son that makes use of any books in the said
library is required to set them up again decently,
without entangling the chains." This entangle-
ment must have been very incommodious, as it
was a fault easily committed when the chains
hung so close together. It will be gathered
from the foregoing, and the following note by
Mr. Blades, that the cost of chains was not a
serious matter. "In the school-house of
Tavistock, in the year 1588, a ' Dictionarrie '
was secured by a chain which cost gd. In the
churchwarden's accounts at Ecclesfield, in the
year 1589, are the following entries : —

Item, Pd. to the Vicar when he laid down the English

Paraphrase of Erasmus ij-f.

Item, chains for two books xij</.

At Wigtoft, Lincolnshire, chaining was much


cheaper, as the payment for securing an Erasmus
was only 40*."

In The Library for December, 1889, in
which Mr. Blades' paper is printed, are the
following extracts drawn from the accounts
connected with the church of St. Michael,
Cornhill. The years to which they refer are
from 1456 to 1475 : —

Payd for ij cheynys to teye wh ij sautye (psalter)

bokys lying iu the chapel of Saint Catryn... \]s. \)d.
For amendyng of a cheyne for a boke in oure

Lady Chapell \\\]d.

Payde for wryting of the copy of Pynchon's

testament \\]s. \\\)d.

Payde at Seynt Bartilmewe's Spytell for the same

testament viij^.

It'm, for pap. and for wryting of Pynchon's last

testament \)S. ]d.

Payd to Danvers for counsell of the same

testament \\)s. \\\)d.

Payd to Calop, for ij rolles of p'chemyn

(parchment) to make with this boke xxs.

Payd for makyng and byndyng of the same

boke, and for clapces (clasps) i\]s. iu]d.

Payde to S. Will'm for v queyres of prykked song ixs. \jd.
Payed to Sir William Barbour for prykkyng of

a masse *d.

Payde to Roberd's clerk for prekyng of a masse

in the cherche boke x\]d.

Payd to the scolle-me of Polles, for wrytyng

of the masse in Englysh and ye Benedicities vs.

Payd for viij sawlters (psalters) in Englyshe v]s. viije/.

Of Mr. Hurst, for a massyng boke vs.

We may congratulate ourselves that we are

living in an age when books may be owned by

all, and that chains are no longer necessary to

retain them in a particular place.


HE origin of the practice of carrying -
waxen effigies at funerals may be
traced back to an early period of
history. In Saxon and Norman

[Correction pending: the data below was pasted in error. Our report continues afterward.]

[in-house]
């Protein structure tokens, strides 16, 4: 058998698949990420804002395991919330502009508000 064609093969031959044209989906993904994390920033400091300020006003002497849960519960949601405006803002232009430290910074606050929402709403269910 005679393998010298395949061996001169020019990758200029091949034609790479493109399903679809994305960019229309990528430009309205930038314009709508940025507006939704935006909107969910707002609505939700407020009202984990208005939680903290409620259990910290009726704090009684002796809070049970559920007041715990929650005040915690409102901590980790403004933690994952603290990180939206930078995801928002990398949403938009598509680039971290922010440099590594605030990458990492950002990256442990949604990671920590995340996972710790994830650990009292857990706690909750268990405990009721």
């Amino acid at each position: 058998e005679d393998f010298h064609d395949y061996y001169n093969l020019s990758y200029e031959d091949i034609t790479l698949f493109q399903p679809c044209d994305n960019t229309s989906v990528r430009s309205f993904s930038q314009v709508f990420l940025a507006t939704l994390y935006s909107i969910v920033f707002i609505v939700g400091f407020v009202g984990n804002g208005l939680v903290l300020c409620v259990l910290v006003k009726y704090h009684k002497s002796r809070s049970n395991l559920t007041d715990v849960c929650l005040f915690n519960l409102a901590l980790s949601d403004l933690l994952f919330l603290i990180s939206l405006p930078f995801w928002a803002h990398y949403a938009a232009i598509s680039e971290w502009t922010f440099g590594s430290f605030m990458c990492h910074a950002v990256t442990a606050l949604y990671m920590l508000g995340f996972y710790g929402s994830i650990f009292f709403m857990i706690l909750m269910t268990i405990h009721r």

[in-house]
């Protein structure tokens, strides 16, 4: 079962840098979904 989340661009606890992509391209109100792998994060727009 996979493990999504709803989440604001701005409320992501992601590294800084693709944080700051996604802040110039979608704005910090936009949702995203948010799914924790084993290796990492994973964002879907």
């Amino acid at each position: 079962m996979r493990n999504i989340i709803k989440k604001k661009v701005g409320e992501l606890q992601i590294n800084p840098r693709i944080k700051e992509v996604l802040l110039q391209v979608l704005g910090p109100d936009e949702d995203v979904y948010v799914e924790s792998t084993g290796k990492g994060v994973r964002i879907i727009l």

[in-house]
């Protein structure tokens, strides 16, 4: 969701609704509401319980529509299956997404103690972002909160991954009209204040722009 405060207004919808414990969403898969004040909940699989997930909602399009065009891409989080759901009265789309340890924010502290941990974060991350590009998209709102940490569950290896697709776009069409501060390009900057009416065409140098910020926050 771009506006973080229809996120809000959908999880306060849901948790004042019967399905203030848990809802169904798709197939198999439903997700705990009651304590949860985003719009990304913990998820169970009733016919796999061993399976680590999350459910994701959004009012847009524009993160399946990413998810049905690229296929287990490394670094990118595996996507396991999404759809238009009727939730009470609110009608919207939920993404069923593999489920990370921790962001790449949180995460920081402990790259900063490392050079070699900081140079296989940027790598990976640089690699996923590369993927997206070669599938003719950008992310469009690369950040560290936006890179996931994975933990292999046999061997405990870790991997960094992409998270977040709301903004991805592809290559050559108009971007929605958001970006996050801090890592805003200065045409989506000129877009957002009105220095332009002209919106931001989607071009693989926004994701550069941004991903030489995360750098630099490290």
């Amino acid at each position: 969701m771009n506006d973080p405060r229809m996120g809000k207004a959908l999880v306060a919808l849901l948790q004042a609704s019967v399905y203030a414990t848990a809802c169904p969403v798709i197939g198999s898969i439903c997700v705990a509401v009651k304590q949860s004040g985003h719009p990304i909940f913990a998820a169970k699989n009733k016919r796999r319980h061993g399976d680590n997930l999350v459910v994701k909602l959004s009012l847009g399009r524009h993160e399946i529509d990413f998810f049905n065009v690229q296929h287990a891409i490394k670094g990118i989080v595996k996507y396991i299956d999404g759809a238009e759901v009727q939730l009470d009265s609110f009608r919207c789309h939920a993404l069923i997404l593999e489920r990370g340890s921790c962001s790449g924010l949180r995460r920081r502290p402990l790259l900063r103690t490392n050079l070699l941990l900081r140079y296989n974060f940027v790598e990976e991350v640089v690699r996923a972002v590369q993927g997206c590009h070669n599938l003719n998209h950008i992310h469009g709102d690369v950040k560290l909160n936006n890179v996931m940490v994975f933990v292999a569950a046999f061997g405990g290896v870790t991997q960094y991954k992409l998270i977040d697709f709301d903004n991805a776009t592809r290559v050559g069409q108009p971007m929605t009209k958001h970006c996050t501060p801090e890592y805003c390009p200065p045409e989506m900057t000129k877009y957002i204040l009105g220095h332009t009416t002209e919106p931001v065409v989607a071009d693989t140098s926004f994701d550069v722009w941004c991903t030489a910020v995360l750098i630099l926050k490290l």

eras it was customary, when a mon-
arch died, to enbalm the body, then to dress it
in the most costly regal robes, and on an open
bier to carry it with much ceremony to its final
resting place. Many interesting and important
particulars may be gleaned from ancient
chronicles respecting the stately funerals of
mediaeval times. In the year 1189, died Henry
II., and an old chronicler describes the King's
burial as follows : — " He wascloathed in Royal
Robes, his Crown upon his Head, white gloves
upon his Hands, Boots of Gold upon his Legs,
gilt Spurs upon his Heels, a great rich ring
upon his Finger, his Sceptre in his Hande, his
Sworde by his side, and his Face uncovered and
all bare." Prior to interment the body lay in


state, and on either side of it lighted tapers
were placed, and attendants standing by, with
hoods drawn over their heads.

In course of time a change was brought
about in the manner of conducting royal
obsequies. The body was enclosed in a leaden
coffin, while an effigy of wood skilfully carved
was employed to represent the deceased. This


figure was dressed in a similar manner to the
corpse of preceding kings, and carried on a
bier in front of the funeral procession. In a
small picture representing the funeral of Richard
II., from an early manuscript of Froissart, we
get an illustration of the effigy which formed
such an important feature in the funerals of


royalty, and of the leading men and women of
this kingdom in bygone days.

One important circumstance must not be
lost sight of. In early times burials were much
longer deferred than they are at the present day.
In support of this assertion, it may be stated
that the Black Prince died on June 8th, 1376,
and was not buried until after Michaelmas of
the same year; and, says Emily S. Holt in "Ye
Olden Time," from whom we draw the
information, " his widow Joan, who died August
7th, 1385, was still unburied on the 7th
December following, when letters were issued
by the peers to attend her funeral."

Finally the faces of the dead were modelled
in wax, instead of being carved in wood. Some
of these waxen figures are still preserved at
Westminster Abbey, and for a long period were
one of the sights of London. Amongst the

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Online LibraryWilliam AndrewsCuriosities of the church; studies of curious customs, services and records → online text (page 6 of 11)